M.A. in Public Relations
Public Relations & Advertising
Ric Edelman College of Communication & Creative Arts
African Americans--Health and hygiene; AIDS (Disease) in mass media; AIDS (Disease)--Prevention
Public Relations and Advertising
The purpose of the study was to determine whether using celebrities to deliver HIV/AIDS prevention awareness messages to the African-American community is an effective public relations strategy.
Celebrities are used to persuade people to buy shoes, cars, toothpaste, etc., but can they persuade people to change risky behavior: protecting themselves and others from the spread of HIV/AIDS and other sexually transmitted diseases?
Research conducted for this thesis found celebrities to be effective tools when their actions coincide or mirror the message. Celebrities that are perceived to be irresponsible or whose lyrics and/or actions do not coincide with safe-sex aren't taken seriously, thereby rendering their message ineffective.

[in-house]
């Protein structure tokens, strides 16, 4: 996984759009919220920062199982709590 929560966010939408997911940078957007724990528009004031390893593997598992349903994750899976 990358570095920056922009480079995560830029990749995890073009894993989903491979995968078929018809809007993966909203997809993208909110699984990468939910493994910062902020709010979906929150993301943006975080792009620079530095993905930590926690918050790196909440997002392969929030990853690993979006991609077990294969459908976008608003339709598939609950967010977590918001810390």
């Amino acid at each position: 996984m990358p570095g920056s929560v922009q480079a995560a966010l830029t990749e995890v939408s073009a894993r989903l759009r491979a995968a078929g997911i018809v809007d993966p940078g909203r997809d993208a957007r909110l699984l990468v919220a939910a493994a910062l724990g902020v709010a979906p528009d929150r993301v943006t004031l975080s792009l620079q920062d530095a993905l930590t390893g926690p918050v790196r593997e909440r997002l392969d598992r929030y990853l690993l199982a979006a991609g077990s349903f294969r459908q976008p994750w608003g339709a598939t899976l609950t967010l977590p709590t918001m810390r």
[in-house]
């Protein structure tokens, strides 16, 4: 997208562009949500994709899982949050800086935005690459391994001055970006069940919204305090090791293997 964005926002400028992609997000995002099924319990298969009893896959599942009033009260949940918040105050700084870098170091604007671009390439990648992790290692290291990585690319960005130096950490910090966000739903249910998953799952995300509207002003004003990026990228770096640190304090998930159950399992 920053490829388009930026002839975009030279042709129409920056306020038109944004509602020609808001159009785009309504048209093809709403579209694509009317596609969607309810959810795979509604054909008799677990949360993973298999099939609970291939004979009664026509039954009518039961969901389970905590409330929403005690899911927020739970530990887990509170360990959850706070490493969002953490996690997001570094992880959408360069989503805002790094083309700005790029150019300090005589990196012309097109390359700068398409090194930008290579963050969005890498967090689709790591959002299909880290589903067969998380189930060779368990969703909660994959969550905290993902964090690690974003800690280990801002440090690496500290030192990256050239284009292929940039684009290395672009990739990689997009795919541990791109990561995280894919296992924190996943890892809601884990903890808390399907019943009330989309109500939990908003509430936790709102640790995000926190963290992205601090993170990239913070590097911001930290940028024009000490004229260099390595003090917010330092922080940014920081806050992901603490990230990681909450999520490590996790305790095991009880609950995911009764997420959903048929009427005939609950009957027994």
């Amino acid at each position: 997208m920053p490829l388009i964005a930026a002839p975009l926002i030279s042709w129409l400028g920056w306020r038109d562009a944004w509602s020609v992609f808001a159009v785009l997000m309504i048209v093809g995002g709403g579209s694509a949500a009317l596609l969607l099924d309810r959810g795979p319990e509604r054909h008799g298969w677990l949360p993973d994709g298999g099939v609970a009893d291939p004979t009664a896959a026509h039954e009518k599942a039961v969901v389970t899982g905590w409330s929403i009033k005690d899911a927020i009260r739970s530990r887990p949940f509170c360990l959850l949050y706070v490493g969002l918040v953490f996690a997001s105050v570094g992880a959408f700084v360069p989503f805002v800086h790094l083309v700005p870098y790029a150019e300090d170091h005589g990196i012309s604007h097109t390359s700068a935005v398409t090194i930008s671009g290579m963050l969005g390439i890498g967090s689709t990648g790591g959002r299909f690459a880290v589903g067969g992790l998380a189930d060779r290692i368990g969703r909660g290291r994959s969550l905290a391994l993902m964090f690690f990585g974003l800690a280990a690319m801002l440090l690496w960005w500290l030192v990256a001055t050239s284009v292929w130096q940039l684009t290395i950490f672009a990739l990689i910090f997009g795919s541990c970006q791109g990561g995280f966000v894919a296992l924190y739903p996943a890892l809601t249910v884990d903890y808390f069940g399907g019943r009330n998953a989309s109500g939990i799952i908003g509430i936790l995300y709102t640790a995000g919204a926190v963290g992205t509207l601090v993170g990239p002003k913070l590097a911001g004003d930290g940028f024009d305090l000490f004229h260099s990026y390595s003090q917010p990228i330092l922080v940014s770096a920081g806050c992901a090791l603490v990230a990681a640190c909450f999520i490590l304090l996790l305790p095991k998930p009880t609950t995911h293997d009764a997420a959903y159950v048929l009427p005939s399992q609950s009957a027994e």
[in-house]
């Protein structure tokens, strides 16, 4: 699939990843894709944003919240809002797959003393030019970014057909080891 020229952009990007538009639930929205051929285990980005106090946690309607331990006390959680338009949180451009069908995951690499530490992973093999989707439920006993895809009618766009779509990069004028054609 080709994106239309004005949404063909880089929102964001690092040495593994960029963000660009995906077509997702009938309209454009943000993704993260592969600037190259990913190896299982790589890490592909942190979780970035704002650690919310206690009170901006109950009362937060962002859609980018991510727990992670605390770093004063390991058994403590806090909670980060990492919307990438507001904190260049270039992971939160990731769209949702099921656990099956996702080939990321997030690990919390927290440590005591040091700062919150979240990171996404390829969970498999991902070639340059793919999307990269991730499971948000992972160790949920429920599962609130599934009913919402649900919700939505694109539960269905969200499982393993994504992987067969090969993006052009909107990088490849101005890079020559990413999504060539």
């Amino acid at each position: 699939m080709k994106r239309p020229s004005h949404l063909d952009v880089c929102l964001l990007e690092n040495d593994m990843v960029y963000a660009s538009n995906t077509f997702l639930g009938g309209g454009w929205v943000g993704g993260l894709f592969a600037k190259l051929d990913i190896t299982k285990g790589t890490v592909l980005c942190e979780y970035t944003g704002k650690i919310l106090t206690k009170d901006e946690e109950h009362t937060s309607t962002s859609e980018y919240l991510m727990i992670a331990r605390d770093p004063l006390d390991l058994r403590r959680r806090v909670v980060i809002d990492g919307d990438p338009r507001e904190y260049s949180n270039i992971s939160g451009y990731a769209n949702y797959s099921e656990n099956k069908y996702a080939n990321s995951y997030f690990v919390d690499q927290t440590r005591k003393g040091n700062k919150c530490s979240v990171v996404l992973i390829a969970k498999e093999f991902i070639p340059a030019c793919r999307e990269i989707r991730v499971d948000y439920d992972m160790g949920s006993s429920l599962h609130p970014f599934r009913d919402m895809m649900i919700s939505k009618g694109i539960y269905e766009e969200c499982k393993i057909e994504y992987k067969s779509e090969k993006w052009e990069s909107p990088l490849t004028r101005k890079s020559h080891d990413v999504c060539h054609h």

Messages delivered by non-celebrities can be just as powerful as those delivered by celebrities if done appropriately, according to study findings.
Research for this thesis came from the following: The Centers for Disease Control, face-to-face interviews, Internet searches, and focus panels. The focus panels were conducted to compare listeners' reactions to non-celebrity personal service announcements and celebrity personal service announcements.
Robinson, Wendy A., "AIDS in the African-American community: celebrities as an ineffective communication strategy" (2003). Theses and Dissertations. 1367.